I’m in my early twenties, so dating and relationships are things that my girlfriends and I spend a fair amount of time talking about. Even in just a casual “how are you” text the well-being of someone’s relationship inevitably comes up because like it or not dating is a big part of who we are right now. Nearly everyone I know is trying to settle down in some way and sharing that experience with friends is as routine as asking about their job; it’s part of the news of their day.
Lately though I seem to hear more about anecdotes than I do about feelings. My friends will tell stories about their dates in a way that almost sounds like they’re building it up to be something that it wasn’t. And when I ask them how they felt about the guy (or girl), their response tends to come with a silent, “but.”
“But he said something weird that I didn’t agree with….”
“But he hadn’t followed through on that plan he was so insistent about….”
“But I don’t know that he really wants the same things….”
I’m a pretty logical person. I tend to mentally categorize things as much as possible and when I can’t, I take time to evaluate my feelings in the context of any current circumstances. I make it a point to figure out what’s going on, what I want, etc. So the moment I hear something like this from one of my friends, I have to wonder: “Why are we even having this conversation?”
One of my favorite blogs, Must Be This Tall To Ride, is written by a mid-thirties divorced male. He’s spent the last few years accepting his own responsibility for the relationship’s failure, evaluating what went wrong in his marriage, and sharing what he’s learned from the experience both before and after.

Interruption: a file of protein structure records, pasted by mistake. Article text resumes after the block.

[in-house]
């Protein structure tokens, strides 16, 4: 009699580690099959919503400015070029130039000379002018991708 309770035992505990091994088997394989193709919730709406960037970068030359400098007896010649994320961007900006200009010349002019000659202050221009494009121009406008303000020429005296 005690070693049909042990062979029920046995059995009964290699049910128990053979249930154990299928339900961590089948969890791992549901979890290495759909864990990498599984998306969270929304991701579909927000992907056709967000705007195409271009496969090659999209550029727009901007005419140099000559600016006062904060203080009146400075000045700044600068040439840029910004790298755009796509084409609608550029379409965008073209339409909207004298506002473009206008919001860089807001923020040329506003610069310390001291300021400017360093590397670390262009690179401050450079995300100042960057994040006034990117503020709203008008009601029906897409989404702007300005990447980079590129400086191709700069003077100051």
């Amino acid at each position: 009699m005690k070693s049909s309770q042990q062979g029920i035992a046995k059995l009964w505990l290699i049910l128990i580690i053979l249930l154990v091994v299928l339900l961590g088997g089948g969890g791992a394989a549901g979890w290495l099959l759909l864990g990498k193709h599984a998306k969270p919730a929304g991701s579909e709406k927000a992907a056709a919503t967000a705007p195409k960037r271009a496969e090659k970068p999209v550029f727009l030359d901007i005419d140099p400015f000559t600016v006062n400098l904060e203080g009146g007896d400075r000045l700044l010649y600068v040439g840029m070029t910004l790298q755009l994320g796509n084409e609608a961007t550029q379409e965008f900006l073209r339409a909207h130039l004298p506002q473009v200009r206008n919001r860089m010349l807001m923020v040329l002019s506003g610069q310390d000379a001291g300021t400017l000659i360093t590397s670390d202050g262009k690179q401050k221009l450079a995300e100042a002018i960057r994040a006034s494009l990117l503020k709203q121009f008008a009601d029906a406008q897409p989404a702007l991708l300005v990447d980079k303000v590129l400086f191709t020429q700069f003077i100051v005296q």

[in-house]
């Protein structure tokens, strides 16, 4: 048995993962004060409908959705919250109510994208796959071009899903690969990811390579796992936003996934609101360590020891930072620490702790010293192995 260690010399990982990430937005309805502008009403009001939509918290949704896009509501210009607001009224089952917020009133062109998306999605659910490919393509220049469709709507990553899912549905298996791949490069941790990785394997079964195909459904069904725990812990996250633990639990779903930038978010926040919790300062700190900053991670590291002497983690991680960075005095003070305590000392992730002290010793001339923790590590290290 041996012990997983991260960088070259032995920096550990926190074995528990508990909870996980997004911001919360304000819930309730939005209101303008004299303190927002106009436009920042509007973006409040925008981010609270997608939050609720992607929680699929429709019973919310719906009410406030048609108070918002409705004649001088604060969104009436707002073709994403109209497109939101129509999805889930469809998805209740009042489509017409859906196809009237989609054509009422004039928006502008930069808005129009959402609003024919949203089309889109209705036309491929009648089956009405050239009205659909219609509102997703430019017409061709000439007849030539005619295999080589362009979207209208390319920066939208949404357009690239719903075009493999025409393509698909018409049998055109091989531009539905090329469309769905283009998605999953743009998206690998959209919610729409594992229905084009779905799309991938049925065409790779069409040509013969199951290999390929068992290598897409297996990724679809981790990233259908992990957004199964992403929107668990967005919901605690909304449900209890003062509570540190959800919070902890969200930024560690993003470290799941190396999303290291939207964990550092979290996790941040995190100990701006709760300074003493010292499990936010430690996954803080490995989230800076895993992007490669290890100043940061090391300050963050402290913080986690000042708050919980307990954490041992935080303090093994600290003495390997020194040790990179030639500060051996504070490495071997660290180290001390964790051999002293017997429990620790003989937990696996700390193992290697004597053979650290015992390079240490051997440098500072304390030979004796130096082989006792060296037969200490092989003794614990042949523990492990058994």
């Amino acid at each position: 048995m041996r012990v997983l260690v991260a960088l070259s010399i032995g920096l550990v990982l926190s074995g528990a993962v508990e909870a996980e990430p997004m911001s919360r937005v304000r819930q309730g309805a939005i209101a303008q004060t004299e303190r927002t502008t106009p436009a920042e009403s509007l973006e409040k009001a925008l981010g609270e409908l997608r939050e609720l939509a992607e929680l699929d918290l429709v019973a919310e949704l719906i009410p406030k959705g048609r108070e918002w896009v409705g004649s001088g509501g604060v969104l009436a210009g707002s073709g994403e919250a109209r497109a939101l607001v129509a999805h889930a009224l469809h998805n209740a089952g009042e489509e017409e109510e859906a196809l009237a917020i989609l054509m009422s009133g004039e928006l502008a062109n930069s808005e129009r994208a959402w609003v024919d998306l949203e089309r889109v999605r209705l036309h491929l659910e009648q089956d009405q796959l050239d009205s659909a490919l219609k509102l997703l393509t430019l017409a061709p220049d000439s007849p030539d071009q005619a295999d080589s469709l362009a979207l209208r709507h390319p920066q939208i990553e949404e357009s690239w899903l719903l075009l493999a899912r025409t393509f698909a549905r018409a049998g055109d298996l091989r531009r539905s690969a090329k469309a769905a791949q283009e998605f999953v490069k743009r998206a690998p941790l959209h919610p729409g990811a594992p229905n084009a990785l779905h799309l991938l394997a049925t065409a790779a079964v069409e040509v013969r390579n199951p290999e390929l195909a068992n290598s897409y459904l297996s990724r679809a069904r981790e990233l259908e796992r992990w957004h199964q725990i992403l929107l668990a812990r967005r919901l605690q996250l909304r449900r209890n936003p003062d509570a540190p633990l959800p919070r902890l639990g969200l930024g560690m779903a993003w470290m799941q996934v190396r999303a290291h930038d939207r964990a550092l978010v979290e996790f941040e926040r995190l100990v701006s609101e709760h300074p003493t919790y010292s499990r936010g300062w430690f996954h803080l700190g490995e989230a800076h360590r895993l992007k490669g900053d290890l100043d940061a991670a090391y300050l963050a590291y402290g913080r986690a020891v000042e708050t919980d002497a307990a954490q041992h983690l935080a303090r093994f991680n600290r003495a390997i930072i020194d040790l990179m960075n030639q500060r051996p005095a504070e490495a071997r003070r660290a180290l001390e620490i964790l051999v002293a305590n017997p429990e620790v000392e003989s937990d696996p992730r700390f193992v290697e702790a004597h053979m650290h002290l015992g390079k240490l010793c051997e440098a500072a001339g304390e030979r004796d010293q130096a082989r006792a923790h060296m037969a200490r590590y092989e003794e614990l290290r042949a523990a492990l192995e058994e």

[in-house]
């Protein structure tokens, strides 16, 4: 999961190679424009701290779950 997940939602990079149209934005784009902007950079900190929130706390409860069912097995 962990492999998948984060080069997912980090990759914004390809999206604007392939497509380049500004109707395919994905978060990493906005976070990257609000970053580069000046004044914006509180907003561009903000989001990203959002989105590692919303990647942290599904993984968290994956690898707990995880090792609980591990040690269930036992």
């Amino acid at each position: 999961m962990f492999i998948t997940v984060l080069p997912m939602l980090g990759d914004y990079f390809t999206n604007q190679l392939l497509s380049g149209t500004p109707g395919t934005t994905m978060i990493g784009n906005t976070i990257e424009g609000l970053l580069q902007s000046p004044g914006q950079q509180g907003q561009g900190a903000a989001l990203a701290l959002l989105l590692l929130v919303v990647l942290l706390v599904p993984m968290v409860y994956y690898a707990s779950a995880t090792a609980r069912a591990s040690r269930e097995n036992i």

Recently he posted an article called, “Bad News: You Two Probably Shouldn’t Be Dating” and much of what he wrote really resonated with me. In it he said:
“Once you know what you want, those are your boundaries. Then you clearly and honestly communicate those boundaries to him. Then – the hardest part – you enforce those boundaries. You need to be willing to walk away if he doesn’t respect them.”
Most of my friends know what they want. They want to have good careers, settle down with someone, and start a family probably by the time they’re in their late twenties or early thirties. Those are their boundaries; the things they’re not willing to give up on.
So why aren’t they enforcing those boundaries?
“…a frightening amount of people voluntarily enter relationships with people who don’t share their values, and subject themselves to all kinds of abuse or dysfunction afterward, and it often seems as if it’s because they’re more afraid of being alone then they are of being mistreated or suffering a horrible break-up.”
For whatever personal reasons they may have, my friends are more afraid of being alone now than they are of dealing with any consequences later. Maybe they’re seeking external validation for something. Maybe they’re trying to keep up with an ex. Maybe they mistakenly believe that being single now means they’ll always be single in the future, though there’s no evidence to suggest that such an outcome is a given.
And as a friend, I find this really frustrating because ultimately I want them to be happy. And if they’re questioning things in the short term or trying to talk someone up when the connection isn’t really there, then they’re only doing themselves a disservice in the long run.
Let me know in the comments down below if you’ve experienced something similar. I can’t be the only one stuck between a rock and a hard place when it comes to giving friends dating advice.